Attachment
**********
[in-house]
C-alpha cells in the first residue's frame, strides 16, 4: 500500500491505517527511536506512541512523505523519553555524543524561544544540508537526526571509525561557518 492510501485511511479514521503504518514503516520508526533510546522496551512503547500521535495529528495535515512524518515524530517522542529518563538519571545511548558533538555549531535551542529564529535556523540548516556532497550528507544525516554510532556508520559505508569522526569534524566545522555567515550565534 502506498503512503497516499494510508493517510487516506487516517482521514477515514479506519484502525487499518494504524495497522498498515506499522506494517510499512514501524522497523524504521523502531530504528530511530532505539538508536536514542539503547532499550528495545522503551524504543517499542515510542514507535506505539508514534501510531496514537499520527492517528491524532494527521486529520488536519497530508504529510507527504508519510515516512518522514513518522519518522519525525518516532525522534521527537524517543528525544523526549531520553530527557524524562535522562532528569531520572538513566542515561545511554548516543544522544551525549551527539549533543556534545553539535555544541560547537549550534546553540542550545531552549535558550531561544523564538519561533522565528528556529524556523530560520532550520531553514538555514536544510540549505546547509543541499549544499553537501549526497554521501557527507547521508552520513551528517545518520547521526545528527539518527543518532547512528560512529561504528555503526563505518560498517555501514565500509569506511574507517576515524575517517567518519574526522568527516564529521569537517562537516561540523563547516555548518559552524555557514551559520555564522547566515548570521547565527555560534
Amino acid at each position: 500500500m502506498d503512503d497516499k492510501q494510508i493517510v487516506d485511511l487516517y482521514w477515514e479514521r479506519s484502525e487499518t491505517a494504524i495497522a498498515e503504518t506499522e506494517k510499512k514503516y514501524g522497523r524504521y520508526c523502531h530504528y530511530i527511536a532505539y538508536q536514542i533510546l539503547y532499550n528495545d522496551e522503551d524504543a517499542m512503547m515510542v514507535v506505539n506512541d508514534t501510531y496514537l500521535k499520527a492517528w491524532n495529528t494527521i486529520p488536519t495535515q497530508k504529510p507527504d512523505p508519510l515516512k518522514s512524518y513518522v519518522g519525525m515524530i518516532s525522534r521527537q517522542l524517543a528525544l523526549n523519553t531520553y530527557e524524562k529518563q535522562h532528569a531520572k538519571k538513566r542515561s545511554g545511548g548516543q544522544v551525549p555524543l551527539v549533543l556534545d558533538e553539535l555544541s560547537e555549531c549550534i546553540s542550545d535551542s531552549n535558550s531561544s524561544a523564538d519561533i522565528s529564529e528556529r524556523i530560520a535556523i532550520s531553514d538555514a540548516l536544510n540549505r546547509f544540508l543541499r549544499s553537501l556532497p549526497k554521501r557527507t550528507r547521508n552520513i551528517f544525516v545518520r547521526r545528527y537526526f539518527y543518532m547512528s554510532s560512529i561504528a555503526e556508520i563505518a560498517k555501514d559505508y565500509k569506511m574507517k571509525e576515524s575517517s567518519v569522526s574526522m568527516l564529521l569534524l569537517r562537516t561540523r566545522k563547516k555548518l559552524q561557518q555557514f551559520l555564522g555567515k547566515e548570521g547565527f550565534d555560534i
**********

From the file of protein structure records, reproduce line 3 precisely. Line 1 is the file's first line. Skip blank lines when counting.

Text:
Amino acid at each position: 500500500m502506498d503512503d497516499k492510501q494510508i493517510v487516506d485511511l487516517y482521514w477515514e479514521r479506519s484502525e487499518t491505517a494504524i495497522a498498515e503504518t506499522e506494517k510499512k514503516y514501524g522497523r524504521y520508526c523502531h530504528y530511530i527511536a532505539y538508536q536514542i533510546l539503547y532499550n528495545d522496551e522503551d524504543a517499542m512503547m515510542v514507535v506505539n506512541d508514534t501510531y496514537l500521535k499520527a492517528w491524532n495529528t494527521i486529520p488536519t495535515q497530508k504529510p507527504d512523505p508519510l515516512k518522514s512524518y513518522v519518522g519525525m515524530i518516532s525522534r521527537q517522542l524517543a528525544l523526549n523519553t531520553y530527557e524524562k529518563q535522562h532528569a531520572k538519571k538513566r542515561s545511554g545511548g548516543q544522544v551525549p555524543l551527539v549533543l556534545d558533538e553539535l555544541s560547537e555549531c549550534i546553540s542550545d535551542s531552549n535558550s531561544s524561544a523564538d519561533i522565528s529564529e528556529r524556523i530560520a535556523i532550520s531553514d538555514a540548516l536544510n540549505r546547509f544540508l543541499r549544499s553537501l556532497p549526497k554521501r557527507t550528507r547521508n552520513i551528517f544525516v545518520r547521526r545528527y537526526f539518527y543518532m547512528s554510532s560512529i561504528a555503526e556508520i563505518a560498517k555501514d559505508y565500509k569506511m574507517k571509525e576515524s575517517s567518519v569522526s574526522m568527516l564529521l569534524l569537517r562537516t561540523r566545522k563547516k555548518l559552524q561557518q555557514f551559520l555564522g555567515k547566515e548570521g547565527f550565534d555560534i